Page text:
The false positive signals in the normal aorta and the media-adventitial layer of the diseased aorta may be due to inaccuracies in tissue displacement estimation due to out-of-plane motion during mechanical rotation of the tissue sample. The normal aorta was more likely subject to this type of artifact because it was more flexible compared to the diseased aorta characterized by a thick vessel wall. However, compensation for tissue motion may become even more critical in spectroscopic IVPA imaging in-vivo because cardiac motion will introduce tissue displacement between multi-wavelength IVPA scans.
The sensitivity and specificity of our measurements were affected by the laser system and the limited knowledge of optical properties of arterial tissue. Because the OPO laser was operating at the spectral edge of its idler mode, the line width of the laser pulse was around 10 nm. Such broad line width may reduce the sensitivity for imaging lipid which has a sharp absorption peak. Using a laser with narrower spectral line width may increase the sensitivity and reduce the required laser energy to detect lipid-rich regions in the vessels. Because of limited available measurements of optical spectra of different tissue types in the wavelength around 1200 nm, we generally classify tissues into two categories: lipid-rich tissues or water-based tissues. Knowledge of the absorption spectra of lipid and other tissue will improve the specificity of identifying lipid-rich regions.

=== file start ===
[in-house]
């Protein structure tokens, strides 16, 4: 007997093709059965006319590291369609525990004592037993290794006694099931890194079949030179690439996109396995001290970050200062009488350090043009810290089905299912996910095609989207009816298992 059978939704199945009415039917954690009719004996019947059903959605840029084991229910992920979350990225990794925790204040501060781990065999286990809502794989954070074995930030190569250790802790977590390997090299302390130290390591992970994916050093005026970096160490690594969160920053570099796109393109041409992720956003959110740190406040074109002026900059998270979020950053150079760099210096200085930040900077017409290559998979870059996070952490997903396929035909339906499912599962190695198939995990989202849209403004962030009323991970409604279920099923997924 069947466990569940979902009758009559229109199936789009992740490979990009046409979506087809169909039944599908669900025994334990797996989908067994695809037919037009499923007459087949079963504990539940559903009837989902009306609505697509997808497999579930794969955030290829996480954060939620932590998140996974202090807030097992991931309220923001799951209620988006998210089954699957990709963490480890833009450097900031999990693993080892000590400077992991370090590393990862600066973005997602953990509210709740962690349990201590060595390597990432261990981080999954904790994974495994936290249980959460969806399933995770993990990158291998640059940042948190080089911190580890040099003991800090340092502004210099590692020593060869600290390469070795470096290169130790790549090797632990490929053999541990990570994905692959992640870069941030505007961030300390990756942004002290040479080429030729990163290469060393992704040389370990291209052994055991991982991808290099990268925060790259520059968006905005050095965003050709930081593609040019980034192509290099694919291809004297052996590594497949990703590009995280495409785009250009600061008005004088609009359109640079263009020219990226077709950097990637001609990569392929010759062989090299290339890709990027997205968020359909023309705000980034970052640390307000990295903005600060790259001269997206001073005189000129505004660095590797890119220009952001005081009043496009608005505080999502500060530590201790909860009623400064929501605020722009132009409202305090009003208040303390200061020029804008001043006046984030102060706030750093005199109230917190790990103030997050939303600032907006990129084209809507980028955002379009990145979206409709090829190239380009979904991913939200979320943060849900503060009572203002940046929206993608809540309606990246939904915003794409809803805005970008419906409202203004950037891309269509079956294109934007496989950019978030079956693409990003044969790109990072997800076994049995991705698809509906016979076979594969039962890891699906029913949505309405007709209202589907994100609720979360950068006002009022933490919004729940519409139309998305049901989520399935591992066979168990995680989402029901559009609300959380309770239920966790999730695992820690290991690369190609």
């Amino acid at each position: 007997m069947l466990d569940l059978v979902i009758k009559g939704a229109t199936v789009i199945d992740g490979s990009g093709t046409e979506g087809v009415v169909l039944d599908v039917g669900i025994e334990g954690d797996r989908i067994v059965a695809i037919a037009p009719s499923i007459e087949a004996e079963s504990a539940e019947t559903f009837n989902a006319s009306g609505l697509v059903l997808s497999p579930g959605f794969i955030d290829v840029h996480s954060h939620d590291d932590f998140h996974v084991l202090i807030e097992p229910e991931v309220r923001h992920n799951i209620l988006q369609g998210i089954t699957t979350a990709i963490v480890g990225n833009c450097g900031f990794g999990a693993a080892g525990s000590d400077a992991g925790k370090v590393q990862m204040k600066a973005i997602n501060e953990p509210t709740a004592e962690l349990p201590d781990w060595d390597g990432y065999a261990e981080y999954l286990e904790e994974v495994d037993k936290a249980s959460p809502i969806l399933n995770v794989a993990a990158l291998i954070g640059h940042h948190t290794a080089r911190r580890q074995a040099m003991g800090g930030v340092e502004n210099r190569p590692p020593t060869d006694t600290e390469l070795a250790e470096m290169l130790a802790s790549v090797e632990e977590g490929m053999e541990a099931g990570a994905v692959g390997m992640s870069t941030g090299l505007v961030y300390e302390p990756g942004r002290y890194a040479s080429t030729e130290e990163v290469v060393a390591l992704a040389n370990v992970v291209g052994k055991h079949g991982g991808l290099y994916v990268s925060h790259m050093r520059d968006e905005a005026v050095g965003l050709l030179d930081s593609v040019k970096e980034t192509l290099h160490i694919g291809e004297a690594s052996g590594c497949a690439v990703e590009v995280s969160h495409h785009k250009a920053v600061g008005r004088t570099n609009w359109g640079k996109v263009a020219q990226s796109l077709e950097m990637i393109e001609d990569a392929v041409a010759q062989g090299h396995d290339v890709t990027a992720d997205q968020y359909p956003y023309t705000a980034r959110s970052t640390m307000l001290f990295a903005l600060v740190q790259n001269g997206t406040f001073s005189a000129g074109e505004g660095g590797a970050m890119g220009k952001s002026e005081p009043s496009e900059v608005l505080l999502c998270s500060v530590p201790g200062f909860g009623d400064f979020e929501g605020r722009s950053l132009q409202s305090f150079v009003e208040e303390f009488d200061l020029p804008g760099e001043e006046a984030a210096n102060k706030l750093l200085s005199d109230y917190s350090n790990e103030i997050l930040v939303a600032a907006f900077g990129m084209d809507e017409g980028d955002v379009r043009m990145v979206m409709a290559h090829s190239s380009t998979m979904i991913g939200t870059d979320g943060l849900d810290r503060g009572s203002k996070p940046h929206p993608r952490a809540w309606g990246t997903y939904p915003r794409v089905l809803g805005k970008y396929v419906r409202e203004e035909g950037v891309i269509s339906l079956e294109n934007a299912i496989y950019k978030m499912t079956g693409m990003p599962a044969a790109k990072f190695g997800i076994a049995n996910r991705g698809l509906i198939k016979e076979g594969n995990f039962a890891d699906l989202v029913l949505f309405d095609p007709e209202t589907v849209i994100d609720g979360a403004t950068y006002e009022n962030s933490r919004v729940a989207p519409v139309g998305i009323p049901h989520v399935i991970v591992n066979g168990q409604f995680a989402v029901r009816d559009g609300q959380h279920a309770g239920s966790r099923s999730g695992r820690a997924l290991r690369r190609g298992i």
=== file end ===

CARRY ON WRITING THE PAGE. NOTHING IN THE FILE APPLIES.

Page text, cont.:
Using integrated IVUS/IVPA catheter, high sensitivity and high resolution spectroscopic IVPA imaging in-vivo is possible [20
]. Indeed, the low optical scattering of blood and arterial tissue around 1200 nm wavelength ensures sufficient penetration depth in IVPA imaging [21
]. The higher threshold of the maximum permissible exposure at this wavelength range reduces the concern of laser thermal damage. Moreover, IVPA imaging with high frequency IVUS transducer can achieve axial resolution of tens of micrometers. Since modest low-pass filtering was applied in spectroscopic IVPA imaging, the axial resolution of the spectroscopic IVPA image is decreased by 2-3 times compared to the axial resolution of the IVPA image alone.
In the future, quantitative studies will be performed to examine the agreement between lipid-rich regions identified from spectroscopic IVPA and histological stain. Furthermore, human atherosclerotic lesions tend to have more complex plaques. Therefore, the performance of spectroscopic IVPA to differentiate various tissue types including lipid needs to be studied.
In conclusion, a method to differentiate lipid-rich regions in atherosclerotic vessels using spectroscopic IVPA imaging together with IVUS imaging was introduced. Ex-vivo tissue studies demonstrated that the spectroscopic IVPA imaging in the 1200-1230 nm wavelength range can successfully identify lipid-rich regions in the atherosclerotic rabbit aorta. Generally, spectroscopic IVPA imaging has the potential to identify tissue composition based on intrinsic optical absorption contrast between various types of tissues.